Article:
Genetic analysis of people who do not have a history of smoking has been able to find out the origin of lung cancer among non-smokers. The study has been led by an international group of scientists from the National Cancer Institute (NCI) that is a part of the National Institutes of Health. For the first time, the genomic analysis has shown three molecular subtypes of lung cancer in people who have never smoked in their lives. The authors of the study have said that most of these tumors are an upshot of the accumulation of mutations that are caused by natural processes, which take place in the body. Health experts have claimed that the findings of the study will help solve the mystery of how lung cancer is diagnosed among people who have never smoked in their lives. The findings of the study will help experts in developing an effective and targeted treatment for the dreaded disease. The lead author of the study, Maria Teresa Landi has said that the team has seen some diverse subtypes of lung cancer among non-smokers. These subtypes have distinct molecular traits and evolutionary processes. Dr. Maria Teresa Landi is appointed as an epidemiologist of the Integrative Tumor Epidemiology division of the NCI’s Department of Cancer Epidemiology and Genetics. The study has been done in association with the National Institute of Environmental Health Sciences that is also a part of the NIH. The authors of the genomic analysis have said that with the new findings, they are sure they will be able to come up with different types of treatments that are based on these subtypes. The findings of the study have been reported in the journal called Nature Genetics.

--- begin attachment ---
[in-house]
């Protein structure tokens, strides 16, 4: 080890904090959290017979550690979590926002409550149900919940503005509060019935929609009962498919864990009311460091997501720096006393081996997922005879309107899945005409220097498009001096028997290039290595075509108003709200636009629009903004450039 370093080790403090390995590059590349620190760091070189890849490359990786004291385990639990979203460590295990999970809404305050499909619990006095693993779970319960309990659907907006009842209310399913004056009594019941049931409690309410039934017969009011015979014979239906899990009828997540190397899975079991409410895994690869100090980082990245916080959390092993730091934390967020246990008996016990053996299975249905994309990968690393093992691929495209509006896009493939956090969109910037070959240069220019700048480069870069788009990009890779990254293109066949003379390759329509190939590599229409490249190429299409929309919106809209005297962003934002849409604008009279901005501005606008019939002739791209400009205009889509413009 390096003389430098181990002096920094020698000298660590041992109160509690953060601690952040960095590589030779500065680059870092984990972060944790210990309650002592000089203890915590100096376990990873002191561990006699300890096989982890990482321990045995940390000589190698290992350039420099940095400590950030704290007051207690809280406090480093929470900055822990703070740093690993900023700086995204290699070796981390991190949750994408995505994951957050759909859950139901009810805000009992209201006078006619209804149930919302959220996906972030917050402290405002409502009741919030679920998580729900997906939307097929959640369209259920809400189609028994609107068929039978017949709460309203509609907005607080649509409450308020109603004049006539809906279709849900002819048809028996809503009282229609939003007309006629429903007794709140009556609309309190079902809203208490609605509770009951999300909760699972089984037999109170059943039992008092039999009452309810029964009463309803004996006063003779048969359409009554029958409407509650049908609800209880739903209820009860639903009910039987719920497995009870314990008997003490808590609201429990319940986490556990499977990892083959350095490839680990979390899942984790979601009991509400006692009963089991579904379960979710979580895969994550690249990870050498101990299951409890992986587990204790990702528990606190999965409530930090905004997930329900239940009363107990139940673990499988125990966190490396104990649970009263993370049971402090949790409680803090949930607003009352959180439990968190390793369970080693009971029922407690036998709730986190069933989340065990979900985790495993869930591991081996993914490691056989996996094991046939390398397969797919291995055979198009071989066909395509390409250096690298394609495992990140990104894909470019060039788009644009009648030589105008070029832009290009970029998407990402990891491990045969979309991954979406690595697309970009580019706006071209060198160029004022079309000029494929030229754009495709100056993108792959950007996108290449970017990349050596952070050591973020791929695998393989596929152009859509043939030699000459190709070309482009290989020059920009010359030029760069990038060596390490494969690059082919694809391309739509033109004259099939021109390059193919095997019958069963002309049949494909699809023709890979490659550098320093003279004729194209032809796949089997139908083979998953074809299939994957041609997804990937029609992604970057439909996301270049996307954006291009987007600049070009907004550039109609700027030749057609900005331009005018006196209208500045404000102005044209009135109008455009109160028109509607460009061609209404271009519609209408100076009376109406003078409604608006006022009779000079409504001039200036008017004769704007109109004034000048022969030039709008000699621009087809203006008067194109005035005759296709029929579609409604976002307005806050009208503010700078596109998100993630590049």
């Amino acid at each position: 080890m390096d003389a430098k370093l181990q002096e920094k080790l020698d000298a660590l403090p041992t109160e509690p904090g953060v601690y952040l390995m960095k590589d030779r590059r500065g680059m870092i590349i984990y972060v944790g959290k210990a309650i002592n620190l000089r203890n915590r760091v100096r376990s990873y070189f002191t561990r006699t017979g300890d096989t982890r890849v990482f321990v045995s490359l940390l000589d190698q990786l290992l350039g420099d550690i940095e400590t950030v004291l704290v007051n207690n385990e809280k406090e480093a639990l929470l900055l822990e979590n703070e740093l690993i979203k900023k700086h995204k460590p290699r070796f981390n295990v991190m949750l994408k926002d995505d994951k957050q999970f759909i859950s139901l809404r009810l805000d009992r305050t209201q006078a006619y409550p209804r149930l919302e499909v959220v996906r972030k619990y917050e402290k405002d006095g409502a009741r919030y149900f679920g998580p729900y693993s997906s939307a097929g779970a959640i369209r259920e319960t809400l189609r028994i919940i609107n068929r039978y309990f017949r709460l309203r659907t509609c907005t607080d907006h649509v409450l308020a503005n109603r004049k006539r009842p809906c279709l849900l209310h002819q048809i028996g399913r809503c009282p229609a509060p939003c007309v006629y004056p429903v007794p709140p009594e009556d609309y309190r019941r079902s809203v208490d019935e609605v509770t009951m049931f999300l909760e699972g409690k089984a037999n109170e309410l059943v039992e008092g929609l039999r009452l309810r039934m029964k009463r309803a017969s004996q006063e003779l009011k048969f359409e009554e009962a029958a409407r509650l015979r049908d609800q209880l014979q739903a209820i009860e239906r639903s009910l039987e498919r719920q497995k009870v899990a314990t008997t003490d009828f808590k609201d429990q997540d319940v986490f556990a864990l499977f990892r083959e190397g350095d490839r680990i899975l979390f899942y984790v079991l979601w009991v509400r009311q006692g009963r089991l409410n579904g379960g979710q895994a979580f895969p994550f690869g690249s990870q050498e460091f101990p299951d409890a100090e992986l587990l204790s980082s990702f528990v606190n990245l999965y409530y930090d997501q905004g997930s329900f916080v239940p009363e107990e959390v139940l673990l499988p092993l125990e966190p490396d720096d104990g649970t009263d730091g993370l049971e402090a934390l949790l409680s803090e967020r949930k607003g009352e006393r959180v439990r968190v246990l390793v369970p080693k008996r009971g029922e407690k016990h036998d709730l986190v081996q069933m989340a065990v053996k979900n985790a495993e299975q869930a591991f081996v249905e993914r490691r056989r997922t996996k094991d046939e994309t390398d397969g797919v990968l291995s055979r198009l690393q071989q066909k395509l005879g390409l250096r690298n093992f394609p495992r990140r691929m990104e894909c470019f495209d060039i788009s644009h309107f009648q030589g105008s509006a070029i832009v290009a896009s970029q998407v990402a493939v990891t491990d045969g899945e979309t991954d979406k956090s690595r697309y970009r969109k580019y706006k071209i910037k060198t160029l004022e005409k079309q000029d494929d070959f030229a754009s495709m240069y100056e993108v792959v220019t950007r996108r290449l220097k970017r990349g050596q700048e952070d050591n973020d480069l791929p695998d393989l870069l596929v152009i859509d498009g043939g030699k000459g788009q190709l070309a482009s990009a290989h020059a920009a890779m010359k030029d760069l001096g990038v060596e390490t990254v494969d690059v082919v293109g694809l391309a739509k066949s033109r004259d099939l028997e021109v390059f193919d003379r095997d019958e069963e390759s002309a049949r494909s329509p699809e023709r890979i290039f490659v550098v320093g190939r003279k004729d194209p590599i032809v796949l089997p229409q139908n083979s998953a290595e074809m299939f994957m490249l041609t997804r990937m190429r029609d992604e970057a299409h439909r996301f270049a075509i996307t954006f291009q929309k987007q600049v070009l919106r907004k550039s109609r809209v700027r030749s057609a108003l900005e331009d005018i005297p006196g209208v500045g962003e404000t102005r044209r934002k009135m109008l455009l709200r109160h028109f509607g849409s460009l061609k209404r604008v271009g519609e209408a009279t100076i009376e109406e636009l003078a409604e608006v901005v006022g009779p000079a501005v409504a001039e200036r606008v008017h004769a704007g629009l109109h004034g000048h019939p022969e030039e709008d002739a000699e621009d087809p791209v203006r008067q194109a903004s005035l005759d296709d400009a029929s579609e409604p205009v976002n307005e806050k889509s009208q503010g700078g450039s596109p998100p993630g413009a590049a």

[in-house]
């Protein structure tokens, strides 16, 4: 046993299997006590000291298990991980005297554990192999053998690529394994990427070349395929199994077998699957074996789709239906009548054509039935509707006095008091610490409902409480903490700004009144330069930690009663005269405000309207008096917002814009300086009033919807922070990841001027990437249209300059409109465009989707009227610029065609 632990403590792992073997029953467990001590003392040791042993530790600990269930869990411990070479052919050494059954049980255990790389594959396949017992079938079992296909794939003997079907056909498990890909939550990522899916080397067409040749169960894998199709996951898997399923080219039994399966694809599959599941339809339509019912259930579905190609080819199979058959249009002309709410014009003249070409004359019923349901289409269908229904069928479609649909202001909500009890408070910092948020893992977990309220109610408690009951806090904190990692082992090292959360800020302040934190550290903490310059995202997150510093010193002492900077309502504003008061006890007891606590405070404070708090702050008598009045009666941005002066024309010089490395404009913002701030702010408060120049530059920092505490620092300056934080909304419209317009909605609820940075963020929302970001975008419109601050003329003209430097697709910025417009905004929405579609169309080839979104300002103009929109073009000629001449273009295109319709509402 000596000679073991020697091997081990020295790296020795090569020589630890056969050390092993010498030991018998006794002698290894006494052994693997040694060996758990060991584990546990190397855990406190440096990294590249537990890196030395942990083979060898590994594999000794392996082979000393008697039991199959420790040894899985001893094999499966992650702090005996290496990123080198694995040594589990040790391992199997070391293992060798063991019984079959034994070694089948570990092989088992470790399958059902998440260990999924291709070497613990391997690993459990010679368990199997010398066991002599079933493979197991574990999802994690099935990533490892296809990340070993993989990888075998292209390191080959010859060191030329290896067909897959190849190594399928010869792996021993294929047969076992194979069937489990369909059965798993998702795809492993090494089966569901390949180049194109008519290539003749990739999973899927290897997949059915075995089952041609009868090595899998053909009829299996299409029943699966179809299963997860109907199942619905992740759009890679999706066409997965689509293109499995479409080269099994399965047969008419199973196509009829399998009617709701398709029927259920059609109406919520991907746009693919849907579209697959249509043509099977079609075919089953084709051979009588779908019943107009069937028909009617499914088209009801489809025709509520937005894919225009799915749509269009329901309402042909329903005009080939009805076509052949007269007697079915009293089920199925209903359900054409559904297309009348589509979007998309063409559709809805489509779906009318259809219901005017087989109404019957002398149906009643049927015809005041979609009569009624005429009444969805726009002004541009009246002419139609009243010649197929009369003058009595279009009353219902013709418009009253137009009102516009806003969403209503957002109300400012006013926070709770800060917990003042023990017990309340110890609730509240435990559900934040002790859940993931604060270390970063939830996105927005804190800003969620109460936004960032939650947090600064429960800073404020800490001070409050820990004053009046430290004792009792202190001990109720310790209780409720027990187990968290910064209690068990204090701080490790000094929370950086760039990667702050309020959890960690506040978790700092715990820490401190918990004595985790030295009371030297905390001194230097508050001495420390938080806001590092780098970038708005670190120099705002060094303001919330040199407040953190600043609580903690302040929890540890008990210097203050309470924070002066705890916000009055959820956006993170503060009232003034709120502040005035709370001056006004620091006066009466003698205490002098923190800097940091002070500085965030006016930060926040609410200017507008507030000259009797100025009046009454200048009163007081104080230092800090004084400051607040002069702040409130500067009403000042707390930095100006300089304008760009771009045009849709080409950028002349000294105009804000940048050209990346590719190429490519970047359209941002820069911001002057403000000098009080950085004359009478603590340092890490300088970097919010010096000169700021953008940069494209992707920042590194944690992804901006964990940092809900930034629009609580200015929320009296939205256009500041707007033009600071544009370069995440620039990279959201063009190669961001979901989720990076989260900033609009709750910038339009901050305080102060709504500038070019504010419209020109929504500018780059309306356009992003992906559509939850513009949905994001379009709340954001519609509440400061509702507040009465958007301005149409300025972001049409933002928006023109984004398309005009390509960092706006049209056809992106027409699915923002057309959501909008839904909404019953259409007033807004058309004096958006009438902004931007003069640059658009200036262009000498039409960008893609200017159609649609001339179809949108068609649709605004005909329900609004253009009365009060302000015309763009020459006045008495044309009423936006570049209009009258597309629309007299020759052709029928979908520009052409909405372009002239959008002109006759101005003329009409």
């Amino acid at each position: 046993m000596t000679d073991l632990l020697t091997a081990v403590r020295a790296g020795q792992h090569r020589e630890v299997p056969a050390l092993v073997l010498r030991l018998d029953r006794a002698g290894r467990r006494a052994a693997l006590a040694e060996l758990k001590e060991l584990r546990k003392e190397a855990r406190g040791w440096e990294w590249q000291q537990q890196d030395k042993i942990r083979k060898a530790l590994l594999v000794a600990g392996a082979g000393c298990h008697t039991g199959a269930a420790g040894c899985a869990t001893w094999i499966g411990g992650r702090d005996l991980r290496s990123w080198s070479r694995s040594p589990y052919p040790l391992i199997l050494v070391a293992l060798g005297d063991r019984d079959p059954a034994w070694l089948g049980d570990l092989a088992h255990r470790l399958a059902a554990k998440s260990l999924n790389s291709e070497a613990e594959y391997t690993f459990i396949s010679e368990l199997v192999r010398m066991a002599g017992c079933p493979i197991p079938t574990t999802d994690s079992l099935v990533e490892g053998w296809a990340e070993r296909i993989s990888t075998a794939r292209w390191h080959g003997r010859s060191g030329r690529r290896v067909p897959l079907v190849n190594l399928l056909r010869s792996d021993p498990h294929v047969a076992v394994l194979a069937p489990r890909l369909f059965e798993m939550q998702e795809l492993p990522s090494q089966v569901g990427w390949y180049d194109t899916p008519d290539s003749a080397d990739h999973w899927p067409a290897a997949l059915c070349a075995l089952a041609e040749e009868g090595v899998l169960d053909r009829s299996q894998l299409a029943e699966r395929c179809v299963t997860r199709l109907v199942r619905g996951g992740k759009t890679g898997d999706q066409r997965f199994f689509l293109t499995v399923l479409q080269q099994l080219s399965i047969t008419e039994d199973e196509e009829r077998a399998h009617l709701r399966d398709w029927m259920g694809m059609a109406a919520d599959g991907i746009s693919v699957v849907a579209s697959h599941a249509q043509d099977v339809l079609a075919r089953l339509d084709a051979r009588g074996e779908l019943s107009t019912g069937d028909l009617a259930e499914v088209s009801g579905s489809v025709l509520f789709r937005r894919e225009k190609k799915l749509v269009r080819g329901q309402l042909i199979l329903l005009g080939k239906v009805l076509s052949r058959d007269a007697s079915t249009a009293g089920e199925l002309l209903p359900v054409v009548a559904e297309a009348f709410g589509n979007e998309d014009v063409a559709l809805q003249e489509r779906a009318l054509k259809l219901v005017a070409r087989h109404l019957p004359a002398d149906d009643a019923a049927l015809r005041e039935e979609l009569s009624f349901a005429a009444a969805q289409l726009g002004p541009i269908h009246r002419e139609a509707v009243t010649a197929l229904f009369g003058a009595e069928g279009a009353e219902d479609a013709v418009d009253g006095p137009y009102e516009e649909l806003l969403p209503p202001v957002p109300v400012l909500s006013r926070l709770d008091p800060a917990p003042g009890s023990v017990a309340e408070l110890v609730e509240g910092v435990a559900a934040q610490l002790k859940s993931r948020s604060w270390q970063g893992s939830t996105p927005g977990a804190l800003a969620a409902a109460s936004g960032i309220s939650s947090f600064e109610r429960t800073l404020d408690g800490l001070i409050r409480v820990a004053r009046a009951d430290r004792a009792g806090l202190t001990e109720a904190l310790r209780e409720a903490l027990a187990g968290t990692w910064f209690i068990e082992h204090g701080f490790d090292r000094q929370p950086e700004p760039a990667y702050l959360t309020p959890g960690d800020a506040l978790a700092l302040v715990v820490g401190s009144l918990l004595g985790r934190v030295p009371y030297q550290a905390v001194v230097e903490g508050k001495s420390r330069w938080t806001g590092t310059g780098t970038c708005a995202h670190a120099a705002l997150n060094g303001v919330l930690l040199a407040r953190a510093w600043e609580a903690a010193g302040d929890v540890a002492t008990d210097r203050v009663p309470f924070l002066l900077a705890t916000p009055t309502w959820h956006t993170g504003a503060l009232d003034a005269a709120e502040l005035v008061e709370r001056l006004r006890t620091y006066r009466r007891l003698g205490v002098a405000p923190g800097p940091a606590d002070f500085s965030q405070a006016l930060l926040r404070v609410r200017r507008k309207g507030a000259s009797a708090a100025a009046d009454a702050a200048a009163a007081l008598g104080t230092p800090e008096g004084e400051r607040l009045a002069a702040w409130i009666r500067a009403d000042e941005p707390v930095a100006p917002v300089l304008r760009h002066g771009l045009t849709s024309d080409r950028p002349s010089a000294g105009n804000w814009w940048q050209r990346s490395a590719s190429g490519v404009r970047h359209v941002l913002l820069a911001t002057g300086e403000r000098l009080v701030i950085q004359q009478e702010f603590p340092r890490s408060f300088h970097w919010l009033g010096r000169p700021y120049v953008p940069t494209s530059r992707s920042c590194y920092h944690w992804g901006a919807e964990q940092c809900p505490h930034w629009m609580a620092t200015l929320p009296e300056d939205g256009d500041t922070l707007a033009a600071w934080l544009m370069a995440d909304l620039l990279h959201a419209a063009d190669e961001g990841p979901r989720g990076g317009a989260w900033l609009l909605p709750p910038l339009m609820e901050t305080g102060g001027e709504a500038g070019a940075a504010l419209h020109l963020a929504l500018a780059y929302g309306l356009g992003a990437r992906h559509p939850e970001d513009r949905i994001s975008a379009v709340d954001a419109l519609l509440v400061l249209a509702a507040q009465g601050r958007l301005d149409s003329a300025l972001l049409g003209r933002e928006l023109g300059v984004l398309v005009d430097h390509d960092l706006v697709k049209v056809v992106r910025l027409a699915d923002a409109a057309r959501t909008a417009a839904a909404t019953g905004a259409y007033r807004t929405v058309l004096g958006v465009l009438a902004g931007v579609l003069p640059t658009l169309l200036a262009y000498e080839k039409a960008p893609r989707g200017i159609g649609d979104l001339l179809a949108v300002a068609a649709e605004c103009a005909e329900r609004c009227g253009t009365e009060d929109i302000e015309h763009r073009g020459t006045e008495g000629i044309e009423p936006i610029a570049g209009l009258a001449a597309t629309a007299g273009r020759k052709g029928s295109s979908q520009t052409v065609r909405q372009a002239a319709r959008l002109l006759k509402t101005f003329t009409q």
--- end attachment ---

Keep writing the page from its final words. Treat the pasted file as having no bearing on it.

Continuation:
Experts have said that lung cancer is one of the leading causes of death that are linked to cancer across the globe. As per the latest report, more than 2 million people are detected with the dreaded disease each year around the world. People who are diagnosed with lung cancer usually have a history of tobacco smoking; however, on the other hand, nearly 10 to 20 percent of people who are diagnosed with lung cancer have never smoked tobacco in their lives. The findings of the study have noted that lung cancer that takes place in nonsmokers usually occurs in women at an early age as compared to people who are smokers and suffering from lung cancer. The authors of the study have said that certain environmental factors such as exposure to passive tobacco smoking, asbestos, air pollution, radon, and having past lung issues contribute to the diagnosis of lung cancer among non-smokers. However, scientists have not been certain about what leads to most of such lung cancer incidents among people who do not smoke. In this large-scale analysis, scientists have done whole genome sequencing to exemplify the genetic changes in tumor tissues.